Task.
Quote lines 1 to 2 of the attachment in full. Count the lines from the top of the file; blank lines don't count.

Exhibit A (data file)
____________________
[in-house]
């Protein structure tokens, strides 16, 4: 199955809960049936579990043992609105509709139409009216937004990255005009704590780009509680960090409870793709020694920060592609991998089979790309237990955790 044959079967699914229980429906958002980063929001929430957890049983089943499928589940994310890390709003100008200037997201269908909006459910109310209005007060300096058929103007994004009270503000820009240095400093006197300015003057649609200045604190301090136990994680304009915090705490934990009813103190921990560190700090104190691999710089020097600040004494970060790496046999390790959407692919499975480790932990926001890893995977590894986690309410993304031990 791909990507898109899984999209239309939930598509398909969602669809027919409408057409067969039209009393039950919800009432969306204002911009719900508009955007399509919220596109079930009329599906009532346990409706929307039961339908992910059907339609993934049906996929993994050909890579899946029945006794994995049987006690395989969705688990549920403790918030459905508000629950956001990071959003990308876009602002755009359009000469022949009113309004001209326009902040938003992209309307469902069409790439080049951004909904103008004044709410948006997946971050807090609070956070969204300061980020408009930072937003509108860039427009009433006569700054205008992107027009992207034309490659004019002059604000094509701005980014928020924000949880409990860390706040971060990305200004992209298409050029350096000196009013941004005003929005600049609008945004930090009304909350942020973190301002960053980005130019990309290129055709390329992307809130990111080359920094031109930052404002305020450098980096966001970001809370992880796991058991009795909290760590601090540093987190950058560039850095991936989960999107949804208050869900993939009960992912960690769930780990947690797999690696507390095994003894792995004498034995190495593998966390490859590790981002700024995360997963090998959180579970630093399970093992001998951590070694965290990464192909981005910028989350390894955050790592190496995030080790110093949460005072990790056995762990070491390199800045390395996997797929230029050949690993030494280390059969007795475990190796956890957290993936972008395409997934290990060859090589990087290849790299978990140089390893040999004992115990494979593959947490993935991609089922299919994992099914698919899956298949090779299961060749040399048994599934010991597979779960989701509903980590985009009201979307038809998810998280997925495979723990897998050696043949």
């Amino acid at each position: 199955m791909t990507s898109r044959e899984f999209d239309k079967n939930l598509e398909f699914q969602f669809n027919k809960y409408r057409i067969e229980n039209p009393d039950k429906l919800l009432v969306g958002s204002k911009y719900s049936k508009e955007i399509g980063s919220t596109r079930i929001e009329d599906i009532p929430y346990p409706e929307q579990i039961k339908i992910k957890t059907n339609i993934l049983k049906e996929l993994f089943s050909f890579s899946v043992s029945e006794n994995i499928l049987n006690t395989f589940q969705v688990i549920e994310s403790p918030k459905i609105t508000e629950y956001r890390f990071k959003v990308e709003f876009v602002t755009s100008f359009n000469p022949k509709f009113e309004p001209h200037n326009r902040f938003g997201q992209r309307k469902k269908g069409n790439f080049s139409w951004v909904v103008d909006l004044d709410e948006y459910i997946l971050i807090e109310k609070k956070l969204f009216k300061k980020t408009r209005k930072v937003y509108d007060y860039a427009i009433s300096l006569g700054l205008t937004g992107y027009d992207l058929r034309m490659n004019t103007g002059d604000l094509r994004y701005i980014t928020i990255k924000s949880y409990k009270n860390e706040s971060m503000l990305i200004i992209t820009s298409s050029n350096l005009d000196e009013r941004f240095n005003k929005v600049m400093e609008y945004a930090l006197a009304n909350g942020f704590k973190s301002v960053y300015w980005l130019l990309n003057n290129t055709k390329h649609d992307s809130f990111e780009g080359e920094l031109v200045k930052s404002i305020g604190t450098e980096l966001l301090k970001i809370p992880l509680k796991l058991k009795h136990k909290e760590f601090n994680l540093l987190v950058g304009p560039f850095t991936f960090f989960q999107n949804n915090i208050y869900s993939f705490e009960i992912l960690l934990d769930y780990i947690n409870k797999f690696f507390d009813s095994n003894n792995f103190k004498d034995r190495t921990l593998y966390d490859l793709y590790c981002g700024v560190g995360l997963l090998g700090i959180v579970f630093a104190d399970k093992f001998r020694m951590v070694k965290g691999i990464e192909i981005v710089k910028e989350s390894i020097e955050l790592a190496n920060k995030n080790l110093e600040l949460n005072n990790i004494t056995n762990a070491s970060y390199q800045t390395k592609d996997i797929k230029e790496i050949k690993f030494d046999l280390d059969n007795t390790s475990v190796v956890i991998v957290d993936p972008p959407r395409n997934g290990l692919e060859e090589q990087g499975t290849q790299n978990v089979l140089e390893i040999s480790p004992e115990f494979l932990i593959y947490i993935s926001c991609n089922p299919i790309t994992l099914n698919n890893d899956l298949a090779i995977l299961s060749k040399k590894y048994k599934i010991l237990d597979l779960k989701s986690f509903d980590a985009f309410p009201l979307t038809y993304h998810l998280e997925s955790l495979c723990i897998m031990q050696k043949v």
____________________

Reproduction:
[in-house]
């Protein structure tokens, strides 16, 4: 199955809960049936579990043992609105509709139409009216937004990255005009704590780009509680960090409870793709020694920060592609991998089979790309237990955790 044959079967699914229980429906958002980063929001929430957890049983089943499928589940994310890390709003100008200037997201269908909006459910109310209005007060300096058929103007994004009270503000820009240095400093006197300015003057649609200045604190301090136990994680304009915090705490934990009813103190921990560190700090104190691999710089020097600040004494970060790496046999390790959407692919499975480790932990926001890893995977590894986690309410993304031990 791909990507898109899984999209239309939930598509398909969602669809027919409408057409067969039209009393039950919800009432969306204002911009719900508009955007399509919220596109079930009329599906009532346990409706929307039961339908992910059907339609993934049906996929993994050909890579899946029945006794994995049987006690395989969705688990549920403790918030459905508000629950956001990071959003990308876009602002755009359009000469022949009113309004001209326009902040938003992209309307469902069409790439080049951004909904103008004044709410948006997946971050807090609070956070969204300061980020408009930072937003509108860039427009009433006569700054205008992107027009992207034309490659004019002059604000094509701005980014928020924000949880409990860390706040971060990305200004992209298409050029350096000196009013941004005003929005600049609008945004930090009304909350942020973190301002960053980005130019990309290129055709390329992307809130990111080359920094031109930052404002305020450098980096966001970001809370992880796991058991009795909290760590601090540093987190950058560039850095991936989960999107949804208050869900993939009960992912960690769930780990947690797999690696507390095994003894792995004498034995190495593998966390490859590790981002700024995360997963090998959180579970630093399970093992001998951590070694965290990464192909981005910028989350390894955050790592190496995030080790110093949460005072990790056995762990070491390199800045390395996997797929230029050949690993030494280390059969007795475990190796956890957290993936972008395409997934290990060859090589990087290849790299978990140089390893040999004992115990494979593959947490993935991609089922299919994992099914698919899956298949090779299961060749040399048994599934010991597979779960989701509903980590985009009201979307038809998810998280997925495979723990897998050696043949």